As a pastor I talk every day with people who are asking what it means to be faithful in their current season of life. Often times the season is a challenging one. More often it is more winter and fall than summer and spring. People very seldom ask to meet with you to tell you how well they are doing. So the nature of the job is to try and discern what kind of season they are in and to help them live faithfully to God in that season.
This is why the famous Ecclesiastes 3 passage that begins, There is a time for every season under heaven, is so powerful pastorally. As the philosopher Blaise Pascale said, "Our problem is that we so seldom live fully in the present." We either live in the past, in regret or nostalgia, hankering after the good old days. Or we plan, dream and worry for the future, believing that this will usher in better days. This essentially causes us to waste God's precious time. If He is at work in all things for the good of those who love Him and are called according to His purpose, surely that includes all times and seasons?
But if I am to be faithful to God in each season, how do I discern which season I am in and the appropriate way to live in it? Especially if it is a season I'd rather not be in, how do I get out of it?
The short answer is, that we need to get through it to get out of it. We need to ask God what He is wanting us to learn so that we can learn the lesson and hopefully move on.
With that in mind, I have found it helpful to ask whether a person's situation is more similar to that of Job, Jonah or Joseph. It may sound simplistic, but it's a helpful place to start. By the way, The J's are honestly not intentional!
Job was in his season of loss and pain because of his righteousness rather than his sin. There was a ruthless testing of his faith in and worship of, God, which began in the heart of satan but was allowed by the hand of God. Repentance was not the solution to the season. It was humble faith and worship. Sometimes the people of God suffer for no apparent reason. It makes no sense, but God is simply asking the question, "Will you still love me for me, if I remove the things I have given you for a time?" It is essentially a storm of righteousness.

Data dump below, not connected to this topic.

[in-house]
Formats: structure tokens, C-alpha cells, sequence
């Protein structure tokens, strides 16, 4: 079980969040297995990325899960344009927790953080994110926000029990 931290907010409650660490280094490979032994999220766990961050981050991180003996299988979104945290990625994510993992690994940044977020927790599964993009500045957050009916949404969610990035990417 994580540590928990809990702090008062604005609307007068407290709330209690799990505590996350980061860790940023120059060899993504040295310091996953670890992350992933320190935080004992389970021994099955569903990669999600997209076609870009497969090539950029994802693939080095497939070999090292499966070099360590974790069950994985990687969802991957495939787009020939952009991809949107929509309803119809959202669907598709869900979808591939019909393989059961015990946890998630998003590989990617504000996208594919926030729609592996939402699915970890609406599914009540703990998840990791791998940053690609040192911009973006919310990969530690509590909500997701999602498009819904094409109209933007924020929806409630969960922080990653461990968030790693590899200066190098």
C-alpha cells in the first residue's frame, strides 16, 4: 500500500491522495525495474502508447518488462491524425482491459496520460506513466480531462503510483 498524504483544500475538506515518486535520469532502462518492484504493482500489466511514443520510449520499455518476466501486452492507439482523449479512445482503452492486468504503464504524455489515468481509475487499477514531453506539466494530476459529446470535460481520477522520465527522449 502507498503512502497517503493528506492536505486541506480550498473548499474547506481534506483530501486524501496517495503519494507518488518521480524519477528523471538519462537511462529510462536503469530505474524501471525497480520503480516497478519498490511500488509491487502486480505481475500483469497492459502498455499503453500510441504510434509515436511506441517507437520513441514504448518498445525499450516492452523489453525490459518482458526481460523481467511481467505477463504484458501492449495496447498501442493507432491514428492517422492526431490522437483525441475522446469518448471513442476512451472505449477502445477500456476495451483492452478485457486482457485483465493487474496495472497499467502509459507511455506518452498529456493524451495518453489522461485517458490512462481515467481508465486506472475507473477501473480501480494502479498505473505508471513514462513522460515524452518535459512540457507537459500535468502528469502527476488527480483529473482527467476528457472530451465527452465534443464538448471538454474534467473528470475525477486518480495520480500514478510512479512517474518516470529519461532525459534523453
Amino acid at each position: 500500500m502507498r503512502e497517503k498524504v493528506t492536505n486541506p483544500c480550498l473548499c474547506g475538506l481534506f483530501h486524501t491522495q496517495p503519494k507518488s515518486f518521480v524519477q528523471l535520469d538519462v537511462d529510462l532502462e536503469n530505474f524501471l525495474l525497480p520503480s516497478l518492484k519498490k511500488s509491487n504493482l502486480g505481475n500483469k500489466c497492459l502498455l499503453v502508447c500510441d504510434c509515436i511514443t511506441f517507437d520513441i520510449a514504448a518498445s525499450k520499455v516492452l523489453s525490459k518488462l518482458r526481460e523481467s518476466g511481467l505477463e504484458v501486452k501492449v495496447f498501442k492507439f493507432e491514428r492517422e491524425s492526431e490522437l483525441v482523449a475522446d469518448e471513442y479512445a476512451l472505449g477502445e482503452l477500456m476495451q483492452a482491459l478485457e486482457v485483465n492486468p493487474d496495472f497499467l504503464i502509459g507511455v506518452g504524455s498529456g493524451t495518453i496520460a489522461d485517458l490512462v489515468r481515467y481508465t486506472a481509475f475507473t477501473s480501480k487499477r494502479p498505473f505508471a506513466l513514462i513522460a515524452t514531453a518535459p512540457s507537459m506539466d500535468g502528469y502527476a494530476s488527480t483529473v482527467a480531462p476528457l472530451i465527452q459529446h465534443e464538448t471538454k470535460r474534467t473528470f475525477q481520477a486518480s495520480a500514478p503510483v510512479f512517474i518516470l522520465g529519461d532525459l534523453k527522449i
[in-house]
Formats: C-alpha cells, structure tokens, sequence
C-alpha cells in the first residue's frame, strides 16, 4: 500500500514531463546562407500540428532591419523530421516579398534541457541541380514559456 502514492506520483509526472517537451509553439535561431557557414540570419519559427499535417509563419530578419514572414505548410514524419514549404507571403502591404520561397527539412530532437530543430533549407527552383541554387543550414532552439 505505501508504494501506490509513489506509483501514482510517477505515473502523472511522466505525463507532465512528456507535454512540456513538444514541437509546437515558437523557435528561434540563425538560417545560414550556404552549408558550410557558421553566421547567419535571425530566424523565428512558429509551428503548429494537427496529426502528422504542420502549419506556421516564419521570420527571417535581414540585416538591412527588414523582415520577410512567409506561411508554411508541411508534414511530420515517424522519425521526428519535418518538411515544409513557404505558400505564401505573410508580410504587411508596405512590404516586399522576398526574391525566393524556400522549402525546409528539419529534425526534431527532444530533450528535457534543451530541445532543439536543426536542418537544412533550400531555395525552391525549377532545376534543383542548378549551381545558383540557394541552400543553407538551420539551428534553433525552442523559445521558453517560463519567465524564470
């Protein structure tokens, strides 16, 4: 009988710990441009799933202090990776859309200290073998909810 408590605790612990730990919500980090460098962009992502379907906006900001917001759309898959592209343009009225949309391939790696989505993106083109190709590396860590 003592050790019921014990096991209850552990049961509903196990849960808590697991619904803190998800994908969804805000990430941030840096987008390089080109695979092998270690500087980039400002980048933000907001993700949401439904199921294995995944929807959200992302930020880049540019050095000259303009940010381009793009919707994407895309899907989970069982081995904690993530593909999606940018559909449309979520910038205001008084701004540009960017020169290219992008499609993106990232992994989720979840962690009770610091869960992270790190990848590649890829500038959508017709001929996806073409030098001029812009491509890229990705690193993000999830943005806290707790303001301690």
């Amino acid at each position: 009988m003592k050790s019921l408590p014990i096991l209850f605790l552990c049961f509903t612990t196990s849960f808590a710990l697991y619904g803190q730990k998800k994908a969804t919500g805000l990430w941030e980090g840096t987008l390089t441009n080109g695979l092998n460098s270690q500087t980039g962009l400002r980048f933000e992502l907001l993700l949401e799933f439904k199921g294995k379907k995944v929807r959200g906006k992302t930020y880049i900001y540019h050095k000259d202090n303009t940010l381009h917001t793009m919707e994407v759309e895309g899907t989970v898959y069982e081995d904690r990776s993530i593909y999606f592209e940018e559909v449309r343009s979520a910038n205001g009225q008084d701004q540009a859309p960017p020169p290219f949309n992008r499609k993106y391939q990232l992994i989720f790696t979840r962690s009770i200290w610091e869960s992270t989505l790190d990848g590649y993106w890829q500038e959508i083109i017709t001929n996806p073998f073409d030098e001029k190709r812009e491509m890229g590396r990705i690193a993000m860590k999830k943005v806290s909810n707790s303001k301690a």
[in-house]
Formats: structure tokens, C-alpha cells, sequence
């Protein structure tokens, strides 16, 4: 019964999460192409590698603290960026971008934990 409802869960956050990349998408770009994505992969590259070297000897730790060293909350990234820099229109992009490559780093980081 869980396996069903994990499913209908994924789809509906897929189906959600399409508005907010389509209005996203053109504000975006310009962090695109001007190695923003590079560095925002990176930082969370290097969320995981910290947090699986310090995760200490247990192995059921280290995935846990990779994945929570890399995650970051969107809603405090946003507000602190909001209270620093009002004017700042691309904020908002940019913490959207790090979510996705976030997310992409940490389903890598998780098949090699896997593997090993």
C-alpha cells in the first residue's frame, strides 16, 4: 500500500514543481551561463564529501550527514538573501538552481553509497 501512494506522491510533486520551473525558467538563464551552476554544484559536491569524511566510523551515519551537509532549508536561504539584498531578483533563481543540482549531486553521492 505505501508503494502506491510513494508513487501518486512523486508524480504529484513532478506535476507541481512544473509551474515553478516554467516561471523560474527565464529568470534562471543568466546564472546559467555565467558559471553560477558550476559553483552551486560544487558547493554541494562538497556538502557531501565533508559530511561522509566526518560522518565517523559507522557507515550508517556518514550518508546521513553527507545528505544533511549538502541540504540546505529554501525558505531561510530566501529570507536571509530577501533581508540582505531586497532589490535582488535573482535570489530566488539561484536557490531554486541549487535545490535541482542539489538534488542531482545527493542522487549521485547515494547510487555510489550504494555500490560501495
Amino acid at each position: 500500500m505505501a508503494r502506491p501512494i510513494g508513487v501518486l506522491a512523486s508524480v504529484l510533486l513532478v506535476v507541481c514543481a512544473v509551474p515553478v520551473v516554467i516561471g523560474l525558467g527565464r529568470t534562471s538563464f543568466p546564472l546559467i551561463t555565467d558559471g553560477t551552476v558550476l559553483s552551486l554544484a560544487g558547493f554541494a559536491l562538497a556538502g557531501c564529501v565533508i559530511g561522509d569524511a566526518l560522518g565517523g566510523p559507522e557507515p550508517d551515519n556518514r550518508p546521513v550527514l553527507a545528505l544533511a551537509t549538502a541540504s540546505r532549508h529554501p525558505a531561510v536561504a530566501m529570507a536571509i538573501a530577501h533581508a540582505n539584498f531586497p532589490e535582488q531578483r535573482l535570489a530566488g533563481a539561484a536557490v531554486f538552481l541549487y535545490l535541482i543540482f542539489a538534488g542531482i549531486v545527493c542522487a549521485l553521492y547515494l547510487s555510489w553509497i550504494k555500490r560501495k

Then there is Jonah. Jonah went through a storm of rebellion. He had refused God's commission to go and preach repentance to a city he hated. He ran in the opposite direction. So God sent a storm. Jonah tried to sleep the storm away, but to no avail. It got worse. What brought the storm to a whisper, was Jonah repenting by jumping off his ship of rebellion. Sometimes people find themselves in such a storm, and it requires gutsy honesty to admit that it is the result of sin, and requires radical repentance and obedience. The ensuing season change is often dramatic.
All to often though, I find that people's situations don't fit as neatly into one or the other extreme. They are not suffering simply because of righteousness, nor simply because of rebellion. They are neither like Job or Jonah. This is where I find the character of Joseph to be the most helpful one for understanding how God redeems difficult seasons. Joseph was a dreamer with a big future. But he was arrogant and enjoyed being his father's favorite son. His brothers resented him, and you can understand their resentment. But when their plan unfolds to kill him and he ends up getting left for dead and sold into slavery, one feels that the punishment doesn't match the crime. Sure he had some things to repent of, but there was something, or rather Someone greater at work in his being sent to Egypt. God was Sovereignly working, even through Joseph's arrogance and his brother's resentment, to fulfill His purposes. Joseph got it eventually and this is why he was able to forgive his brothers at the end of the story. "Do not be distressed by what you have done to me. It was for saving lives that God sent me ahead of you... What you intended for harm God intended for good, for the saving of many lives." Gen 45, 50. Joseph acknowledged that although sin was involved, it was ultimately God who sent him to Egypt to fulfill His purposes.
So our job as pastors and leaders is to help people ask firstly,"What have I done to get me into this season, for which I can repent?"
And secondly, "How can I co-operate with what God is Sovereignly doing in this season, for the sake His grand purposes?"Often we seldom fully understand God's hand in a difficult season, we can help people to trust His heart behind His hand.